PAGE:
Student leaders have warned that some universities are in danger of pricing themselves out of the overseas higher education market, as new figures reveal a yawning gap in the cost of tuition.
The difference in the annual fees for similar undergraduate courses for overseas students is as high as Pounds 7,000, while there is a gap of up to Pounds 4,000 in taught postgraduate programmes and MBA students can pay up to Pounds 10,000 more than the cheapest course.
Figures from the Committee of Vice-Chancellors and Principals this week show that for 1999-2000 overseas students will pay from Pounds 5,592 to Pounds 7,709 per year for an undergraduate arts degree, from Pounds 5,959 to Pounds 9,308 for a science, and from Pounds 11,525 for a clinical medicine degree. Data has been adjusted to cancel out extremes.
The ranges at taught postgraduate level are from Pounds 5,760 to Pounds 7,740 for arts, Pounds 6,000 to Pounds 9,375 for science and Pounds 14,050 to Pounds 17,750 for clinical. MBA students can pay from Pounds 6,288 to Pounds 16,250.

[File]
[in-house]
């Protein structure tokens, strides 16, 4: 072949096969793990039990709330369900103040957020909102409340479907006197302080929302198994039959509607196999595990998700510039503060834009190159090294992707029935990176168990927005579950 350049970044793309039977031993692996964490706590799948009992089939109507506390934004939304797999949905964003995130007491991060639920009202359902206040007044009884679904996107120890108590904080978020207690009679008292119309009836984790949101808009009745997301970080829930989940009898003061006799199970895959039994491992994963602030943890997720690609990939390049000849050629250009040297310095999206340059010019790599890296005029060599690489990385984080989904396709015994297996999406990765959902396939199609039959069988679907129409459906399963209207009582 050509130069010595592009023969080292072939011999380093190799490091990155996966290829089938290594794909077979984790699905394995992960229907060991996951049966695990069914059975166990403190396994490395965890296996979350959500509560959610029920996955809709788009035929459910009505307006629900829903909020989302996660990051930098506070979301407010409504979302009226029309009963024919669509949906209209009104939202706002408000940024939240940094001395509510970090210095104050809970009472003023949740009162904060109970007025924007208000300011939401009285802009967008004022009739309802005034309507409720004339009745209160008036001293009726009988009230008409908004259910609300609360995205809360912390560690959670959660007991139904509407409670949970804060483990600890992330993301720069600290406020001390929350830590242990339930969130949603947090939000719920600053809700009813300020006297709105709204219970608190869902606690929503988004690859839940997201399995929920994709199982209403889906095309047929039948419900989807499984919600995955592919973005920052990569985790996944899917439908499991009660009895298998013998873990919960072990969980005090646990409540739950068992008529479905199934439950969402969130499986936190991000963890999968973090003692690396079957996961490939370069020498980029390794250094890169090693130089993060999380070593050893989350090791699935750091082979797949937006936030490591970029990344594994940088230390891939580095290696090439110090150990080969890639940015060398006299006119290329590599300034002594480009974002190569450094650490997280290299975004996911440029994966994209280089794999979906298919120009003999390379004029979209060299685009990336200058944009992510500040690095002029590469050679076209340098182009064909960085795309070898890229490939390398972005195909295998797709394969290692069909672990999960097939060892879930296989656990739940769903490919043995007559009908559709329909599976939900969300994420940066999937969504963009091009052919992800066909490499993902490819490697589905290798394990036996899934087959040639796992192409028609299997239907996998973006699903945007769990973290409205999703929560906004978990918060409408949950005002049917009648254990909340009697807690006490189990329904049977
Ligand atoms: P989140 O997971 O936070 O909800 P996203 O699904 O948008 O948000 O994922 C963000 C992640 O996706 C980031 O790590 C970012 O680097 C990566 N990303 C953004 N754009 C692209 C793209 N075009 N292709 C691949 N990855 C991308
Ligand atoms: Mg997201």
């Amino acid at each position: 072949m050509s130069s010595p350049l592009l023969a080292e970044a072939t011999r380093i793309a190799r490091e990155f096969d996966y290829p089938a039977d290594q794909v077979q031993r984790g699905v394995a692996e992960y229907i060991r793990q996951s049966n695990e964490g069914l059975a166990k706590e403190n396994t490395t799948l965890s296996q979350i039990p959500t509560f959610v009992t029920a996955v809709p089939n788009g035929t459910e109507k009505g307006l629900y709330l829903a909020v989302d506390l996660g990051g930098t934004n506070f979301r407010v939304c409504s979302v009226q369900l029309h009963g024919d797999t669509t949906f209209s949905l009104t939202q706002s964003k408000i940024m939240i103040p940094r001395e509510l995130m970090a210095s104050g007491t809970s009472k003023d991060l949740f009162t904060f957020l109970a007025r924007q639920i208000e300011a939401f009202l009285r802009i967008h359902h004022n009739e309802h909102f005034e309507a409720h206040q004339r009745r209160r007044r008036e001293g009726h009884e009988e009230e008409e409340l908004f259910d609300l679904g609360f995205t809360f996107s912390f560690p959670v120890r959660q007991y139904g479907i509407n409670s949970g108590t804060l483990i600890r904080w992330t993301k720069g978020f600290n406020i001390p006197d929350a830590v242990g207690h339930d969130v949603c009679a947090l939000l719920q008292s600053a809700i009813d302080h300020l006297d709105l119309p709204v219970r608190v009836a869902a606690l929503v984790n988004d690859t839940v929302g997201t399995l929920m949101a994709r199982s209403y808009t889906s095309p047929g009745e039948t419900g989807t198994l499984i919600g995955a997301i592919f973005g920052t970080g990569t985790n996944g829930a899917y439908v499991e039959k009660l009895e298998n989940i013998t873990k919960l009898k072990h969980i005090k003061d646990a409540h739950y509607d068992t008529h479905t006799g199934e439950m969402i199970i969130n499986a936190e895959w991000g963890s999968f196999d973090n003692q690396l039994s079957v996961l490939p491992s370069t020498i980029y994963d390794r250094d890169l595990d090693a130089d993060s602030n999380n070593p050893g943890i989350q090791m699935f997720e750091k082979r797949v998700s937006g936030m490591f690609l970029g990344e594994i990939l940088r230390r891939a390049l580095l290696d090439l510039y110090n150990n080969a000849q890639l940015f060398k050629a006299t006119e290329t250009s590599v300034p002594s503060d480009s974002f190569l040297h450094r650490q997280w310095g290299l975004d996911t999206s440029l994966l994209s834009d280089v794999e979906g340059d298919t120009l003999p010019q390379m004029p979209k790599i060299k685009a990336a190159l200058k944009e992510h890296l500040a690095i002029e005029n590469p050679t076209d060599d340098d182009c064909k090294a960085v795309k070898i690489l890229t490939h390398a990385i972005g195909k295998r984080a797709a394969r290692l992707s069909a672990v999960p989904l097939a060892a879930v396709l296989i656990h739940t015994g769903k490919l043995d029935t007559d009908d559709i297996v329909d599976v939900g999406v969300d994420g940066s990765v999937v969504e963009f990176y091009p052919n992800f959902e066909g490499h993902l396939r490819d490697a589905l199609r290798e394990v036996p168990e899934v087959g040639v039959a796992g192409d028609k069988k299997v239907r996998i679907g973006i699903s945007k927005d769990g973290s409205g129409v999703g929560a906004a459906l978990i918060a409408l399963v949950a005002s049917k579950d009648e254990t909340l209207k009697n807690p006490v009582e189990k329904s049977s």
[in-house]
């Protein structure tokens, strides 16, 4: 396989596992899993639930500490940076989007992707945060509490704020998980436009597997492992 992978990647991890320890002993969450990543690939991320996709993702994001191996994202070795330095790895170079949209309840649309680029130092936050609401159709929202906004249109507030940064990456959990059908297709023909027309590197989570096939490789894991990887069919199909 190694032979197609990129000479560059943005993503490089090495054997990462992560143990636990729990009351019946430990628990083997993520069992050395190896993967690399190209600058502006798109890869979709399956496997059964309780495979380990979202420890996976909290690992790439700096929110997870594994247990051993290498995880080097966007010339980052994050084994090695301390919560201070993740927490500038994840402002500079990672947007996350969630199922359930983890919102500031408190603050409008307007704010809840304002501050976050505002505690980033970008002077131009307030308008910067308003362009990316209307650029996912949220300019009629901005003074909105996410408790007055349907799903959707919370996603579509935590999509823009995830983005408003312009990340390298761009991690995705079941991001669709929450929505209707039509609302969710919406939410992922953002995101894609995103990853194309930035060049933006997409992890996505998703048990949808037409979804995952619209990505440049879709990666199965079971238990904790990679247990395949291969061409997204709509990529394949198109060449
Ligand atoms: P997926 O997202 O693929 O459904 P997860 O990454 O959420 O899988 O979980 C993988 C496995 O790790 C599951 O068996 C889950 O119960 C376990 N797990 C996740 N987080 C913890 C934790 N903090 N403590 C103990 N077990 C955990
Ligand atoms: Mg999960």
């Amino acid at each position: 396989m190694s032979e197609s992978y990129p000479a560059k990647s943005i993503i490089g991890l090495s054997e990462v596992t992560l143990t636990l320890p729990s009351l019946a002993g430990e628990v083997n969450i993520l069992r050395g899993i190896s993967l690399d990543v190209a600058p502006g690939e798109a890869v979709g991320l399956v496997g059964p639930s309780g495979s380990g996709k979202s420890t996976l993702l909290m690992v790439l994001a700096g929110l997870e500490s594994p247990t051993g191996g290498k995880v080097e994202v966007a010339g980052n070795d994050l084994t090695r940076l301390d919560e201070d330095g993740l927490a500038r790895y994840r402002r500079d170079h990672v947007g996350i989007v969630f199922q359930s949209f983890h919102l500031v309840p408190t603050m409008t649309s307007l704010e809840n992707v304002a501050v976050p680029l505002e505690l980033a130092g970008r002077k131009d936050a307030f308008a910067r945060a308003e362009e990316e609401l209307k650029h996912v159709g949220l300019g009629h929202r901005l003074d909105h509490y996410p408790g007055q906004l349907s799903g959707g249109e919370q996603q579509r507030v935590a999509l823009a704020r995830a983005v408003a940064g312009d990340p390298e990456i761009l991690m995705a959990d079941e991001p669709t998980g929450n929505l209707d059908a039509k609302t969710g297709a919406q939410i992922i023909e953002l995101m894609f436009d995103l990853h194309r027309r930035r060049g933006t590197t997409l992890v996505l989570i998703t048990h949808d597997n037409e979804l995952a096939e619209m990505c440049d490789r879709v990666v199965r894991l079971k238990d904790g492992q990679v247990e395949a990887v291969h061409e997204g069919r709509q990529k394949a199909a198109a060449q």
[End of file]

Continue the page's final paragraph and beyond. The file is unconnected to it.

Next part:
The British Council's promotions arm, the Education Counselling Service, said the gap has widened over the past three years.
But ECS chief Allan Barnes said overseas students received enough information about British institutions and courses to make a sophisticated decision based on price, quality and facilities.
He said: "It is up to the institution to position itself in the market, to decide what to charge, and take the risk that it can find enough customers at that price."
Overseas student representatives are worried, however, that university attempts to cash in on niche markets could mean spiralling charges.
Clive Saville, chief executive of the UK Council for Overseas Student Affairs, said some fees appeared to have increased by up to 10 per cent in the past year.
"What concerns us most is the plight of the continuing student. It is very hard if they make a fine decision about where they can afford to go, only to find fees rise each year by twice or three times the rate of inflation," he said.
Student leaders at Sheffield University have complained about plans to consider raising overseas student fees by thousands to "maximise profits".
Sheffield international students secretary Chris Ng said: "It seems courses for overseas students are now viewed as just a business. It is not a service any more."
But a spokesman for the university said the aim was to "increase, rather than maximise, profits", which might in some cases mean lowering fees to attract more students.